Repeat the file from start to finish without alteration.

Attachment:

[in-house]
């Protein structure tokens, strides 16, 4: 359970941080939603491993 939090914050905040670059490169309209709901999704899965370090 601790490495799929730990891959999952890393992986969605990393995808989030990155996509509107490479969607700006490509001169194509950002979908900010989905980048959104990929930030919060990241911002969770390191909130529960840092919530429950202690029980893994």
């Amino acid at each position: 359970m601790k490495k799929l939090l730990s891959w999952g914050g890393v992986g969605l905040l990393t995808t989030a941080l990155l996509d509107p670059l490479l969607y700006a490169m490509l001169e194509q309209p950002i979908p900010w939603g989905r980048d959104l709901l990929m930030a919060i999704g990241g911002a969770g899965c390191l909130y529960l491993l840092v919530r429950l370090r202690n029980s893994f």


[in-house]
């Protein structure tokens, strides 16, 4: 359970941080939603491993 939090914050905040670059490169309209709901999704899965370090 601790490495799929730990891959999952890393992986969605990393995808989030990155996509509107490479969607700006490509001169194509950002979908900010989905980048959104990929930030919060990241911002969770390191909130529960840092919530429950202690029980893994």
């Amino acid at each position: 359970m601790k490495k799929l939090l730990s891959w999952g914050g890393v992986g969605l905040l990393t995808t989030a941080l990155l996509d509107p670059l490479l969607y700006a490169m490509l001169e194509q309209p950002i979908p900010w939603g989905r980048d959104l709901l990929m930030a919060i999704g990241g911002a969770g899965c390191l909130y529960l491993l840092v919530r429950l370090r202690n029980s893994f």